Why am I so sympathetic to partners now? Well, I feel sorry for them because they have to work with clients who seem, at times, abusive or wishy-washy. The power dynamics have changed, and clients aren't treating outside counsel with much respect anymore. Clients tease them with the possibility of business, while ultimately treating them like doormats, to be used and discarded.
Two trends are contributing to this phenomenon: the proliferation of requests for proposal and alternative fee arrangements.
Corporate Counsel magazine reports that 42 percent of law firms have seen an uptick in RFPs from companies this year, according to a recent survey by LexisNexis. Okay, nothing wrong with that, but it's a big time-drain, which certainly doesn't help efficiency.
Worse, though, says Susan Hackett, CEO and chief legal officer at Legal Executive Leadership, is that some law departments are using RFP unfairly:
to solicit proposals from firms when they were taking on a matter in
which they lacked expertise, she says, but Hackett now often sees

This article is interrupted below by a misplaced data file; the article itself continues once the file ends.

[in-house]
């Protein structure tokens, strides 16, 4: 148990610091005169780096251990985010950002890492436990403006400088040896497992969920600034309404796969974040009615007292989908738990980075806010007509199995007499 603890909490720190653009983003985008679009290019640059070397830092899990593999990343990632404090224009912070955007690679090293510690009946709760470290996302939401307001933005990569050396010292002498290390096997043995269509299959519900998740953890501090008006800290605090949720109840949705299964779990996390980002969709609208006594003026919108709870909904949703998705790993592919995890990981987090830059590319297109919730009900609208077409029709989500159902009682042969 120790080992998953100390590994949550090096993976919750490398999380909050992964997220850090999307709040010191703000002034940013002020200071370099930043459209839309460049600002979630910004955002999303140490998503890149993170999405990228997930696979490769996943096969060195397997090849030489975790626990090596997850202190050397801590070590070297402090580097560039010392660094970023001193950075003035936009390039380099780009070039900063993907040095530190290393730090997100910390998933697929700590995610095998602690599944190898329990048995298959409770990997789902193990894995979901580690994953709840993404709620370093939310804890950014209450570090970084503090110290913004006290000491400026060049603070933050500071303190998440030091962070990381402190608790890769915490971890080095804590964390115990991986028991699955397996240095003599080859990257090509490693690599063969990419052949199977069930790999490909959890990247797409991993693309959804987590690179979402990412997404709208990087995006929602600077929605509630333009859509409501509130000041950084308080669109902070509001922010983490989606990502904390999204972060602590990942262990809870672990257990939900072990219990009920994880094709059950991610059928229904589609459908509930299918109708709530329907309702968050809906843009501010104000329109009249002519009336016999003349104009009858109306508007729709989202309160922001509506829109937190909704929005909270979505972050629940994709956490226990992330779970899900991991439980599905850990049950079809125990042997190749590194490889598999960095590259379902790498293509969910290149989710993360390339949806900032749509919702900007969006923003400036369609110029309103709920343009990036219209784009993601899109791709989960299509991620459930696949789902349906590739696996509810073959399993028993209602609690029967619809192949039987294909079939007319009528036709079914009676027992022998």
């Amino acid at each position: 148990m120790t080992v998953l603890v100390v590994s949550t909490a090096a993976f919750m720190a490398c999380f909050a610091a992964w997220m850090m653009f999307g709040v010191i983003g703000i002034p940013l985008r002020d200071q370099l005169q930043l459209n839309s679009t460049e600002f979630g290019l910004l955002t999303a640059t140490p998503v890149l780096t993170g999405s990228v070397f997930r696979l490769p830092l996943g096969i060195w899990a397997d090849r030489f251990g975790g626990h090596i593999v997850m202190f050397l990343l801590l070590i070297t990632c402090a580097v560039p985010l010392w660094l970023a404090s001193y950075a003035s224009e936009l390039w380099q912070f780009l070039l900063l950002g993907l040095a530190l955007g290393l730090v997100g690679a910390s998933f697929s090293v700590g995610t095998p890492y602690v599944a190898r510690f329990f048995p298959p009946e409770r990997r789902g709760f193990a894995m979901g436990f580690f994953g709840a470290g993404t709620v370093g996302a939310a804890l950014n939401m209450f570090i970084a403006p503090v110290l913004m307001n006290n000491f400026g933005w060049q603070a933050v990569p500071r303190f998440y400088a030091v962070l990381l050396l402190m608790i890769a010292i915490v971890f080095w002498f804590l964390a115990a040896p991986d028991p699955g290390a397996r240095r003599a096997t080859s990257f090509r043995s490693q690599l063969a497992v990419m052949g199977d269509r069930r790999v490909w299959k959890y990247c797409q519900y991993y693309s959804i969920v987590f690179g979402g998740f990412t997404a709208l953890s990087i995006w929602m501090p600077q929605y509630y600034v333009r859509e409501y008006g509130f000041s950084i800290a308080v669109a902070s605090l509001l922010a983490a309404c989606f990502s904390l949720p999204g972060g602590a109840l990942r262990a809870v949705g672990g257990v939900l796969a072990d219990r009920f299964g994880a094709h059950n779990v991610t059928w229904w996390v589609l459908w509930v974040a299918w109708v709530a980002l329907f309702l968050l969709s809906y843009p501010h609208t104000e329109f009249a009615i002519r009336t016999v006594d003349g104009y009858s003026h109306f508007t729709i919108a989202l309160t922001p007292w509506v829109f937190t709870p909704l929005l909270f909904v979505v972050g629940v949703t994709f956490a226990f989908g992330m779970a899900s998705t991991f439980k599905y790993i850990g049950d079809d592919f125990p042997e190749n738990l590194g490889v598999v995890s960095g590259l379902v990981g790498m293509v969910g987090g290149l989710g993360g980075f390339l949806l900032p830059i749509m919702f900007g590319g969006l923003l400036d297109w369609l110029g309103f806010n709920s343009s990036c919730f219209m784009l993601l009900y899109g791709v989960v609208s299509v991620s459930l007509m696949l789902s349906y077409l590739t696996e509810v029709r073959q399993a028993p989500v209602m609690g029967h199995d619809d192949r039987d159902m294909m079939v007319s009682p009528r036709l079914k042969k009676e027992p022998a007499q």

departments using the process to keep their existing firms from becoming
“They’re pushing their existing firms to compete against each other,” she notes, “and they’re shopping for ideas” from other firms. While a firm may not have a “snowball’s chance in hell” of winning a bid, she says, it has no choice but to respond to the proposal.
And then there's the rise of alternative fee arrangements. Few lawyers (at companies or law firms) like them, though everyone seem to embrace their inevitability. Reports CC about a recent survey of law departments and law firms by LexisNexis CounselLink:
The study shows that the use of AFAs has been slowly rising while the billable hour has been slowly shrinking since the economic collapse of 2008. But only 26 percent of legal department respondents and 11 percent of law firms said they were "very satisfied" with the alternatives.
There was a lot of discussion in the CC article about whether firms and in-house departments know how to properly use the data about AFAs. There's an underlying assumption that AFAs will save everyone money and make legal work more efficient if we understand them better—though the proof still seems sketchy at this point.
So my takeaway is this: Clients will demand more RFPs and AFAs though no one seems all that certain about how they make the process better. In the meantime, expect a lot of consultants to dive in to help everyone to sort it all out.
Maybe we should all go into consulting.
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